How To Drain Your Hot Water Heater – A DIY Project For Homeowners
Why Do Hot Water Heaters Need Maintenance?
Water heaters are virtually maintenance free and they often work great for a decade or more with little care, but by not maintaining them you can unknowingly shorten their lifespan and reduce efficiency. Therefore, it is important to have a heating and cooling company take care of this for you. Or, if you are a DIY type-then you can take a few minutes to do the necessary water heater maintenance. It is recommended that you do this at least once a year as mineral deposits can affect the heating element of your water tank and need to be flushed out. This article describes the steps on how to do it yourself.
Check the Manufacturers Recommendations First
Each manufacturer has their own checklist of recommended periodic maintenance steps so we do recommend you consult any manufacturer instructions prior to flushing your unit.
Inspect your water heater. Check for any water leaks, or corrosion at either the plumbing joints, or for tank-type water heaters, or coming from the water tank itself. If you have a gas water heater then check the condition of any flex hoses and couplings (smell for any gas leaks). Also, always check to make sure there are no flammable materials near the area of combustion.
Turn off your water heater. Do not drain a water heater that is in operation.
If you have an electric hot water heater, turn off the electrical switch that connects the heater to the electricity. The switch may be located in a board above the heater or your circuit breaker.
If you have a gas hot water heater, turn the switch to “pilot”
It is recommended to wait at least 3-6 hours to allow the water in the tank to cool before proceeding with the flushing.
When you’re ready to flush the water heater, turn the cold water intake valve off. This inlet is often at the top of the heater, and it is where the water pours in before being heated.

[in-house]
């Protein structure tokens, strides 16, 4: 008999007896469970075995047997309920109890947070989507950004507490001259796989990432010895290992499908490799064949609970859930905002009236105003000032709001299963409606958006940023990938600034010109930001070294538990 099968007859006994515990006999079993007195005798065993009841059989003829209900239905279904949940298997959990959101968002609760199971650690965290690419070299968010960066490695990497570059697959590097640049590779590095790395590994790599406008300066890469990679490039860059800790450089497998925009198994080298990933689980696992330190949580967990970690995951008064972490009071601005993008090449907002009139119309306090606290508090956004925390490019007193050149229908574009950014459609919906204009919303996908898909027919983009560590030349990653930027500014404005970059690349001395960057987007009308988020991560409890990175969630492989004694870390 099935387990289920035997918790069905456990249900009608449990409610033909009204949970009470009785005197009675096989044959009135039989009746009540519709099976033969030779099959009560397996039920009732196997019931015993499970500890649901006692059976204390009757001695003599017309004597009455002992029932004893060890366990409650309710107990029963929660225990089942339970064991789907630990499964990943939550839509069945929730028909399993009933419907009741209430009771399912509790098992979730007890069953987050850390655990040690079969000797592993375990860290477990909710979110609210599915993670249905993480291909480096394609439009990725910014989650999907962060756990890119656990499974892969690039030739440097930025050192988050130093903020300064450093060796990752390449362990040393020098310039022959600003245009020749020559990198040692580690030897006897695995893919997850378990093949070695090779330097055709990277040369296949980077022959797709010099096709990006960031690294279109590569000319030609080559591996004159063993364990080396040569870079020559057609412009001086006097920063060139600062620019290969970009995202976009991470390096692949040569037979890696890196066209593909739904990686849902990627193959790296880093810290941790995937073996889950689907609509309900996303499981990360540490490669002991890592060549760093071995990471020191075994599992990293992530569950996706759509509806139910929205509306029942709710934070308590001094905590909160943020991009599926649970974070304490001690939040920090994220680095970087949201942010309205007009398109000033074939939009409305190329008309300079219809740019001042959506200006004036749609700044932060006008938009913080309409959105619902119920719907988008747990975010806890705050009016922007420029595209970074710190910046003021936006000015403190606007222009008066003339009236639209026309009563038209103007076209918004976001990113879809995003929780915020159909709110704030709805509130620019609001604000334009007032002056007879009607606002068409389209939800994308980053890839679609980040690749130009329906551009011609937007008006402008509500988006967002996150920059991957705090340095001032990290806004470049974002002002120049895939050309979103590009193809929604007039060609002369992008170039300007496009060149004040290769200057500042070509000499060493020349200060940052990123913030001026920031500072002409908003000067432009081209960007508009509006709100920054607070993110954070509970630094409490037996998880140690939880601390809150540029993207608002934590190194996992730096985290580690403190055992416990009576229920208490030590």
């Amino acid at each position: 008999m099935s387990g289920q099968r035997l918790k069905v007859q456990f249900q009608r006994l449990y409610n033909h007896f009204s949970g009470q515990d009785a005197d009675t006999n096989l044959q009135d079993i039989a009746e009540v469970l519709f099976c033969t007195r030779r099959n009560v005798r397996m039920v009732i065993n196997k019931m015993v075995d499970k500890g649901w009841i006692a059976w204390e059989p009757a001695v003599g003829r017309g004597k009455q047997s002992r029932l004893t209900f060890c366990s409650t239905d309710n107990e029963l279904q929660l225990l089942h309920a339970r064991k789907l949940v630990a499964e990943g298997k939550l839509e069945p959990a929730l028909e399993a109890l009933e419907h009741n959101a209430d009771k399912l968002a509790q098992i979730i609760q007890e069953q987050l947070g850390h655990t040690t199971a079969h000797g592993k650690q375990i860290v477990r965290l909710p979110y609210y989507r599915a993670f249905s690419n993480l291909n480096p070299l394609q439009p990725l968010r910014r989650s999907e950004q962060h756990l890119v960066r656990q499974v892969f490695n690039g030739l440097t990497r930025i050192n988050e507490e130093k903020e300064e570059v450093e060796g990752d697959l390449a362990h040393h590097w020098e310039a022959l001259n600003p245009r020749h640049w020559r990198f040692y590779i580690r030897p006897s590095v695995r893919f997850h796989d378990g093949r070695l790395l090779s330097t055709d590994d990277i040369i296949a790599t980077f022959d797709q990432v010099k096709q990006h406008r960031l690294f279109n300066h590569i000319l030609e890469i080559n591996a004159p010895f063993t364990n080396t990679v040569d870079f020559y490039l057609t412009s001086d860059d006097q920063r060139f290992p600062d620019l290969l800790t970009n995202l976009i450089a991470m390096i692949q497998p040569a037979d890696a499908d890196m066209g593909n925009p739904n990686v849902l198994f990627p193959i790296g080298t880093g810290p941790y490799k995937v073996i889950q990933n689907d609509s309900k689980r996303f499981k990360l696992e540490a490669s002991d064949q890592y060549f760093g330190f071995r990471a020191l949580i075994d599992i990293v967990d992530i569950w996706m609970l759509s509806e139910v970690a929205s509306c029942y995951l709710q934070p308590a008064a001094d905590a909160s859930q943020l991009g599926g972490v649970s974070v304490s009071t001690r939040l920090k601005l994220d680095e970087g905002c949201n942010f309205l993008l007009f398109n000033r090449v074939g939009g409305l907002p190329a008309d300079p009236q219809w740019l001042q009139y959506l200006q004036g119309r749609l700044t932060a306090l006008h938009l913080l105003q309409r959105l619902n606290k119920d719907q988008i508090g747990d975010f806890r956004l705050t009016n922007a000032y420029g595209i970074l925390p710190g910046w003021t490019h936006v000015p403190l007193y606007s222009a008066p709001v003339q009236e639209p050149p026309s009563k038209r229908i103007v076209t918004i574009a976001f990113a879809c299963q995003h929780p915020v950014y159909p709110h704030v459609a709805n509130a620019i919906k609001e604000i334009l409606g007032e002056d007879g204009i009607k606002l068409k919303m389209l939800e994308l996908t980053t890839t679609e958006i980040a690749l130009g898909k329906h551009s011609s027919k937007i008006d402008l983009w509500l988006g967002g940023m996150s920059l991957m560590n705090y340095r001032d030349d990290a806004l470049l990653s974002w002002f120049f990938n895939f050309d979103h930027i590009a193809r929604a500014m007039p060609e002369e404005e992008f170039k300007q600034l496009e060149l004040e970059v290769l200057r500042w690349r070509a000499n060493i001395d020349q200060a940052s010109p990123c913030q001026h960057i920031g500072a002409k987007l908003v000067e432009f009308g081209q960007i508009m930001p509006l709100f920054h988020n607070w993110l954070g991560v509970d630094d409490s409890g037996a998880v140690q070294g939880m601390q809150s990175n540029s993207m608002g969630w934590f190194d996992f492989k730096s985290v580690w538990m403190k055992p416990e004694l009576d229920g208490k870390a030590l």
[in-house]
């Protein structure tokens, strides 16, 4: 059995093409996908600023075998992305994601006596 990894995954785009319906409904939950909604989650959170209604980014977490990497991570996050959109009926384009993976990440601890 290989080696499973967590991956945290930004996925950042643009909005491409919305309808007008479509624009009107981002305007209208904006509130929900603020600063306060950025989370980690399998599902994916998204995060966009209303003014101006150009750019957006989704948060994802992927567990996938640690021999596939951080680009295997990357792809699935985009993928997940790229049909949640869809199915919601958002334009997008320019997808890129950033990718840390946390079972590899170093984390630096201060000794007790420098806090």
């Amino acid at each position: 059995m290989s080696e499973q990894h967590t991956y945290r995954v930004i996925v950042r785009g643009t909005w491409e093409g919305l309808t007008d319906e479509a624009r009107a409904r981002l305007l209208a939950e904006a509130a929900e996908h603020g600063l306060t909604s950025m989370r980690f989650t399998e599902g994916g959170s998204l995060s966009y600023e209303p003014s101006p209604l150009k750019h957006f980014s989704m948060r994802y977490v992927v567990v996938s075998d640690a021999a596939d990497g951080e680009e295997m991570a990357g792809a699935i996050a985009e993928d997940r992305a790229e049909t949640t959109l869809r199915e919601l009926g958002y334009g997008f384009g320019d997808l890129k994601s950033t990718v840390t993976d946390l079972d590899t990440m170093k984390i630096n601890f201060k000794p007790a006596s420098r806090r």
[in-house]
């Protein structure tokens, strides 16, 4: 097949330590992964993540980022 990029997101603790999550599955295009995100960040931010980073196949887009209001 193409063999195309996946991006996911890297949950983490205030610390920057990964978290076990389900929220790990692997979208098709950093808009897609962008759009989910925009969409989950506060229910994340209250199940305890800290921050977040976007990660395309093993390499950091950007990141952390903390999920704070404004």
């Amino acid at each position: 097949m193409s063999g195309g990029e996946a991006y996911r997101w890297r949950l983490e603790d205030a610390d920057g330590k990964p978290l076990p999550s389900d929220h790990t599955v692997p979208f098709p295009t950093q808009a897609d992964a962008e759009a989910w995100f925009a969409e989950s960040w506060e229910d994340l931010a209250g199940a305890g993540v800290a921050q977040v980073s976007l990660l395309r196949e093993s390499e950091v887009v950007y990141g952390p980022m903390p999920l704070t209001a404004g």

Turn on a hot water tap that is nearby and is no lower than the level of the water heater, and leave it open. This will allow air to enter the tank as it empties.
Open the pressure relief valve on the tank. You could hear a hissing sound when you turn it.
Connect a garden hose to the drain valve located near the bottom of the water heater. Make sure that the hose is long enough to reach a drain or sump pit. Once the hose is connected, before emptying it into a drain you first need to check the sediment type and level in a bucket.
Open the drain valve. It will have either a slot for a flathead screwdriver or a dial or that you will turn counter-clockwise to open. Flush several gallons into the bucket and after a few gallons have drained, inspect it for the sedimentation. If very little sediment is found and the water is clear, then you can stop flushing. If heavier sedimentation is found, or if white sediment is found, it may be an indication that the anode rod has deteriorated and should be inspected and, if necessary, replaced before refilling the tank. If flushing heavy sediment it might help to periodically turn the cold water supply back on. This helps to better flush any materials still in the tank. You can flush the water until the water flowing from the tank is clear and free of sediment.
Close the drain valve.
You can then turn your water supply back on. Wait until the tank is full before the next step. To make sure it is full you can open the hot water tap again. When the water coming out of it is at full stream then you know your tank is full.
At this time, you can turn on the power to the water heater. Make sure you set the water heater’s temperature dial to 120 degrees F.
In Over Your Head?
Obviously, this is a lot to do and it is not uncommon to run into problems along the way- so feel free to give us a call at 781-343-1515 if you are in the Needham MA or surrounding areas and you’d like Spectrum to manage your water heater maintenance for you.